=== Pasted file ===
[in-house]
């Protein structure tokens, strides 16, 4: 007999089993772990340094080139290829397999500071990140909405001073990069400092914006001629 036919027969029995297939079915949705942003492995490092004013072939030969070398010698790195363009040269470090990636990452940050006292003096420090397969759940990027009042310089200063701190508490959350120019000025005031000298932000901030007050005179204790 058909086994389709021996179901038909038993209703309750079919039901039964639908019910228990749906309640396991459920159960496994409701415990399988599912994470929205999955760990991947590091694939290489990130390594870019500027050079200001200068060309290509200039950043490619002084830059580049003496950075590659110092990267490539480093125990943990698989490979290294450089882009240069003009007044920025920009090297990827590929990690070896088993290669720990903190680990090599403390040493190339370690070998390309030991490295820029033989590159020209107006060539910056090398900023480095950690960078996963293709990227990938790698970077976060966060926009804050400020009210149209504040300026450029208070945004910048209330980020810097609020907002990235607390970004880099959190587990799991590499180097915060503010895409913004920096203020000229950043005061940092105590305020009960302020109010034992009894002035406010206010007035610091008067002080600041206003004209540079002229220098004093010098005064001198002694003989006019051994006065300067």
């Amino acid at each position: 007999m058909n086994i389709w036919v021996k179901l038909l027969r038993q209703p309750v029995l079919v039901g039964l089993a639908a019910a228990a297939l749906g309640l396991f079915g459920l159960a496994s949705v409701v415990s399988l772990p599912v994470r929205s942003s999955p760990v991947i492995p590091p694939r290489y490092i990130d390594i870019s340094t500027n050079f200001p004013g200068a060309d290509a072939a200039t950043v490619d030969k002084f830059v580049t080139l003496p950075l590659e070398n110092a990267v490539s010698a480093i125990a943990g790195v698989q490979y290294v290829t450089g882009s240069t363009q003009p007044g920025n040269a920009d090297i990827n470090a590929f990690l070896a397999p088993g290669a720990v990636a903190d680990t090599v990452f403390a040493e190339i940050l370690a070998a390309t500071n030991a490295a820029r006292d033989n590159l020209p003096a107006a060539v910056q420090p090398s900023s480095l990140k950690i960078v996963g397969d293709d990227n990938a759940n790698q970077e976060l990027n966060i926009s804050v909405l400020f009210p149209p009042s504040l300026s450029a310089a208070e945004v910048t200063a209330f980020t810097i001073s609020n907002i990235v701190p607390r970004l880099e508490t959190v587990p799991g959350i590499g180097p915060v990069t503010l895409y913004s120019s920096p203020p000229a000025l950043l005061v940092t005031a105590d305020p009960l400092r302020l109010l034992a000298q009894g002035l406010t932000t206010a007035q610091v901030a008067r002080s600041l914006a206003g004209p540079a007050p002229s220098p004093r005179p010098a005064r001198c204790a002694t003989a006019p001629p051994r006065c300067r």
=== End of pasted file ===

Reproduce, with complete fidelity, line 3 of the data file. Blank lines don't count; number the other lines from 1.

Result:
């Amino acid at each position: 007999m058909n086994i389709w036919v021996k179901l038909l027969r038993q209703p309750v029995l079919v039901g039964l089993a639908a019910a228990a297939l749906g309640l396991f079915g459920l159960a496994s949705v409701v415990s399988l772990p599912v994470r929205s942003s999955p760990v991947i492995p590091p694939r290489y490092i990130d390594i870019s340094t500027n050079f200001p004013g200068a060309d290509a072939a200039t950043v490619d030969k002084f830059v580049t080139l003496p950075l590659e070398n110092a990267v490539s010698a480093i125990a943990g790195v698989q490979y290294v290829t450089g882009s240069t363009q003009p007044g920025n040269a920009d090297i990827n470090a590929f990690l070896a397999p088993g290669a720990v990636a903190d680990t090599v990452f403390a040493e190339i940050l370690a070998a390309t500071n030991a490295a820029r006292d033989n590159l020209p003096a107006a060539v910056q420090p090398s900023s480095l990140k950690i960078v996963g397969d293709d990227n990938a759940n790698q970077e976060l990027n966060i926009s804050v909405l400020f009210p149209p009042s504040l300026s450029a310089a208070e945004v910048t200063a209330f980020t810097i001073s609020n907002i990235v701190p607390r970004l880099e508490t959190v587990p799991g959350i590499g180097p915060v990069t503010l895409y913004s120019s920096p203020p000229a000025l950043l005061v940092t005031a105590d305020p009960l400092r302020l109010l034992a000298q009894g002035l406010t932000t206010a007035q610091v901030a008067r002080s600041l914006a206003g004209p540079a007050p002229s220098p004093r005179p010098a005064r001198c204790a002694t003989a006019p001629p051994r006065c300067r």